Yesterday I spoke in the House of Commons ... about football because this is a week where sport has moved from the back page of the paper to well and truly being on the front page.
The plans for a European Super League in football have caused huge controversy.
But does it really matter? Should it matter to Christians?
Well, football has a long association with Christianity in this country: English clubs such as Manchester City, Everton, Fulham and Southampton were all founded by churches, bringing communities together socially as well as physically.
Today football combines competition and community. The hooliganism that blighted the game in the seventies and eighties has been largely stamped out, it's a much more family-oriented affair today and it's a sport that more than at any other time transcends politics and class.
So why all the fuss about the European Super League? Well, the proposal is that six English clubs will break away to set up their own league alongside other European elite teams. None of these teams will ever face relegation from the new league and other teams will only be invited to join temporarily if they have won their own domestic league. So this is a closed shop. You only get to be in the league if you have the money to buy your way in and you can never be relegated.
The point of the league is to garner huge amounts of TV and sponsorship cash for the dozen or so clubs that belong to it. There is of course only so much money to go around, so this will be at the expense of domestic leagues including the lower leagues and non-league clubs. It's robbing the poor to help the rich. These big clubs have lost billions between them during Covid whilst they continue to pay each of their star players more per week than the average fan will earn in a decade. Put bluntly, these clubs are both wealthy and desperate.
Some will say that football is a business, that there's always been money involved - but this is quite different: in one sweep it undermines the community and supporter aspect of the game and puts it entirely on a commercial, money-making level. It's the elite few ruining the people's game without a thought for the fans, and entirely for money.
In my humble view, it utterly stinks.
But why should Christians care? You may not think this is an area where you need to hold an opinion unless you are a big football fan, or that it's just too trivial for Christians to muster a view about.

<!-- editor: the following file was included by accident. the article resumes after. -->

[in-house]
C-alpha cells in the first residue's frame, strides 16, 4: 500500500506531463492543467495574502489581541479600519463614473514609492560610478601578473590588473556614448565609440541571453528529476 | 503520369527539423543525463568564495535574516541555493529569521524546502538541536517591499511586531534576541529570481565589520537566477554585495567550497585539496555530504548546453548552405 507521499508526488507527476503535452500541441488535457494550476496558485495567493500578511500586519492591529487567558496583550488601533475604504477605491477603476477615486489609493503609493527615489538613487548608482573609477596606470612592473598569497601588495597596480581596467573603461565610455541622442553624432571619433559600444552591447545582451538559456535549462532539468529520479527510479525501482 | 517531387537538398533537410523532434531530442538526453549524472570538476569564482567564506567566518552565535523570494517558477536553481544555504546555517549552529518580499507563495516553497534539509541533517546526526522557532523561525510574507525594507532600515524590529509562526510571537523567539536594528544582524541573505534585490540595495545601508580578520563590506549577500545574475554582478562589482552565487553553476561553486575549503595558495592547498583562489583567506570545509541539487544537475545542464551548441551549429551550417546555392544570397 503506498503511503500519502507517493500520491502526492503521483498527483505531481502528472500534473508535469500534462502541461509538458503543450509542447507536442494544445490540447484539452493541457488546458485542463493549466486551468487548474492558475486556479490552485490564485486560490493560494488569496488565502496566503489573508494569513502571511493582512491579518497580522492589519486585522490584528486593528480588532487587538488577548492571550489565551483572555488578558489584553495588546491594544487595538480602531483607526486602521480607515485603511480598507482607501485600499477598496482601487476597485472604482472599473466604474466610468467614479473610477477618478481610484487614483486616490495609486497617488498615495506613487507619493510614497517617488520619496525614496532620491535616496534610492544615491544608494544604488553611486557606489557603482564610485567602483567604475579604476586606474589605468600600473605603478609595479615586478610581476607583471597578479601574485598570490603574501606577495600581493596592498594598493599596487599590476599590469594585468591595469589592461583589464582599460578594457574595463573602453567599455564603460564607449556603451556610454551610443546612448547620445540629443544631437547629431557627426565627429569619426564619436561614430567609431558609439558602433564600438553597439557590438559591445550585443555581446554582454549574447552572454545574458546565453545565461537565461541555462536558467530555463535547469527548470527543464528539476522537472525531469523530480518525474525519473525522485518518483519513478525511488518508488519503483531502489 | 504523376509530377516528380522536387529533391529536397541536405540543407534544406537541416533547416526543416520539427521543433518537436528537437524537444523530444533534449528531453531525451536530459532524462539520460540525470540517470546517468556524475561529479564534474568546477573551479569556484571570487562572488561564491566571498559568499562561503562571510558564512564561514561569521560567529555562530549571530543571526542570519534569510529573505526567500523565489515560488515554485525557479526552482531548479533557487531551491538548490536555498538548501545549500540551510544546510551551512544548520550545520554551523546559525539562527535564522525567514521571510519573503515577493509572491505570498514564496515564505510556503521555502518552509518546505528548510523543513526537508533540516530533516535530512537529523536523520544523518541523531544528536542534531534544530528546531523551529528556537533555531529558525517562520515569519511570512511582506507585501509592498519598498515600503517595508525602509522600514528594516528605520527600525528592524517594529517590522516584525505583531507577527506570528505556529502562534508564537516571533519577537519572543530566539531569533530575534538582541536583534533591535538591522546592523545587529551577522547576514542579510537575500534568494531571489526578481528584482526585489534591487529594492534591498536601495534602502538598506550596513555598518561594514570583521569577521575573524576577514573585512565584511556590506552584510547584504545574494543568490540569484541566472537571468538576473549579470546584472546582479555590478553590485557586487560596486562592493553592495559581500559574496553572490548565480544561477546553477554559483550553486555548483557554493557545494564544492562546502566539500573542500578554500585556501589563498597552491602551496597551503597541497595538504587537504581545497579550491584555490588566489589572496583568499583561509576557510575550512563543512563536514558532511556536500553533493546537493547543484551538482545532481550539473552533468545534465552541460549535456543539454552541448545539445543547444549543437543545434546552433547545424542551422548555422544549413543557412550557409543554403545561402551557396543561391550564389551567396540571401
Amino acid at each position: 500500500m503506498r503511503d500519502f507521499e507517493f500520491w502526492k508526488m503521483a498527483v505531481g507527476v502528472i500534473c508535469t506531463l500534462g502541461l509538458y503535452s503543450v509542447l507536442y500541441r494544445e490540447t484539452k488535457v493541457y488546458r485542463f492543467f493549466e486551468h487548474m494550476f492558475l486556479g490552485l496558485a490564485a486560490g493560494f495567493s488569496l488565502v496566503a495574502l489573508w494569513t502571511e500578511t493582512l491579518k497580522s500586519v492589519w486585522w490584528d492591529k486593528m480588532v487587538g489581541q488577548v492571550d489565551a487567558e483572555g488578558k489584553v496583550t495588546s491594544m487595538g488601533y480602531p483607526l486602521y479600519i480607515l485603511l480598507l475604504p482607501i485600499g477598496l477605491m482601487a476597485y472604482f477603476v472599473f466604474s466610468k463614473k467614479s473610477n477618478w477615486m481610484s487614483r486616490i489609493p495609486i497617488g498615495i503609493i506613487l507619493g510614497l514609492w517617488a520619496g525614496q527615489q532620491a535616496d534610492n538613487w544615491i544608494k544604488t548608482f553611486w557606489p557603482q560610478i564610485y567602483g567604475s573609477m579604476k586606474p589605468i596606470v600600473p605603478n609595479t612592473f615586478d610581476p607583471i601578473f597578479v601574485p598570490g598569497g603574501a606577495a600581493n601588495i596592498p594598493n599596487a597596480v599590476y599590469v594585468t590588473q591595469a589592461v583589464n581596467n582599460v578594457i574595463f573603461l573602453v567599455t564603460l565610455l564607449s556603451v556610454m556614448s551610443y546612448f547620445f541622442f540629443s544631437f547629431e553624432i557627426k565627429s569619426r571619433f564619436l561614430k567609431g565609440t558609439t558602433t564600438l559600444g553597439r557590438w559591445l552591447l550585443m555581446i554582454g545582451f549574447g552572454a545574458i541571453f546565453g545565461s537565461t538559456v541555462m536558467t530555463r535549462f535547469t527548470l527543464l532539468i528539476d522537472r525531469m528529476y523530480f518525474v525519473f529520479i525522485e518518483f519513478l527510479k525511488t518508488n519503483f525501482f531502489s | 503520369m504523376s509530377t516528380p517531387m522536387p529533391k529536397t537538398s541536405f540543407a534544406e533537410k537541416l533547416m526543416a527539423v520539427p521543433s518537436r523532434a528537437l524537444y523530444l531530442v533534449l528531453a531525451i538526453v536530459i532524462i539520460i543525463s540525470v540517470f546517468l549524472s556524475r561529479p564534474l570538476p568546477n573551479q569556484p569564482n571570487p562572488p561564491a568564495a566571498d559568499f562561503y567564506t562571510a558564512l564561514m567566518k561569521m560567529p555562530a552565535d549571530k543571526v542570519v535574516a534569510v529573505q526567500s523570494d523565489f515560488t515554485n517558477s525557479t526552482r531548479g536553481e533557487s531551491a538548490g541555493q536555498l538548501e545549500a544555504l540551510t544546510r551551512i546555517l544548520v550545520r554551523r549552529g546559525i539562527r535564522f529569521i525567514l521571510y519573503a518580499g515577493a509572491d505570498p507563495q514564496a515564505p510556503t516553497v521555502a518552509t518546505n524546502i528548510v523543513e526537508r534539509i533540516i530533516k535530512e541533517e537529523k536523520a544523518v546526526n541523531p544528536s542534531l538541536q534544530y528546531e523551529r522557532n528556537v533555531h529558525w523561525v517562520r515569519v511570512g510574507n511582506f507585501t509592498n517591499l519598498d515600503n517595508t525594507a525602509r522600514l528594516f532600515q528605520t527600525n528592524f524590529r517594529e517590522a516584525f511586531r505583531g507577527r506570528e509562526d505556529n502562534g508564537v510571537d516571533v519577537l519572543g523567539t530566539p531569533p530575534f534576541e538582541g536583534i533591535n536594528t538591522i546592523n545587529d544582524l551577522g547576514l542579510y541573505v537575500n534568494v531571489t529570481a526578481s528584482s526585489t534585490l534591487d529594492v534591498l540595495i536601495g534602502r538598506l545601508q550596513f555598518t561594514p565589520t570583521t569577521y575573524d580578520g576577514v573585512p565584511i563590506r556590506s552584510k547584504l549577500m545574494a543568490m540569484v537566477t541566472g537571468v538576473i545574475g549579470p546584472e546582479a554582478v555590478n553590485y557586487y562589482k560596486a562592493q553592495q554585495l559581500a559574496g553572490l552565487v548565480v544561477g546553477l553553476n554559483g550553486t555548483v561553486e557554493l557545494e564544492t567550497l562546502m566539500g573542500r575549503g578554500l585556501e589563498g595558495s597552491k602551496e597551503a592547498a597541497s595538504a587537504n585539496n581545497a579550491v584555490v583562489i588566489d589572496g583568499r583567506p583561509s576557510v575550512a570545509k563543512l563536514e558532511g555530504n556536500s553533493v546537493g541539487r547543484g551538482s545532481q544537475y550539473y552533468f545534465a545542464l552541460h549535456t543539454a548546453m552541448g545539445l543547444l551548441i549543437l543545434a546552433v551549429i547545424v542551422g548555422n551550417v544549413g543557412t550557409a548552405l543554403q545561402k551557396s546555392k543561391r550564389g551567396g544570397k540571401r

But the Super League exposes issues of corruption, concentration of power, community cohesion, aspiration and character-building for young people right down to the level of the local non-league or school club. It's about fun and taking pleasure in simple things.
The Bible tells us to seek the welfare of the place where we live. Football captures our imaginations, defines us, unites us, levels us and dramatically affects our morale and mood – it clearly contributes to our national welfare. So given the importance of football at all levels to our life as a country, we should surely want to see godly values expressed in how the game is run. To do damage to a game loved by millions in order to generate millions for a few sounds unequivocally wrong to me and we should say so.
One of the Bible verses that moves me the most is Luke 12v7 or Matthew 10v30 'even the very hairs on your head are all numbered'. I love this because it speaks of a God who knows and loves me intimately, forensically, and cares for every aspect of my existence not just the big life and death stuff, but other apparently more trival things that nevertheless capture my imagination ... including football. So, if people care about what's happening to football then you can be sure that God cares too.
Tim Farron has been the Member of Parliament for Westmorland and Lonsdale since 2005, and served as the Leader of the Liberal Democrat Party from 2015 to 2017. Tim is also the host of 'A Mucky Business' podcast, which unpacks the murky world of politics and encourages believers around the UK to engage prayerfully. You can find it on your chosen podcast provider.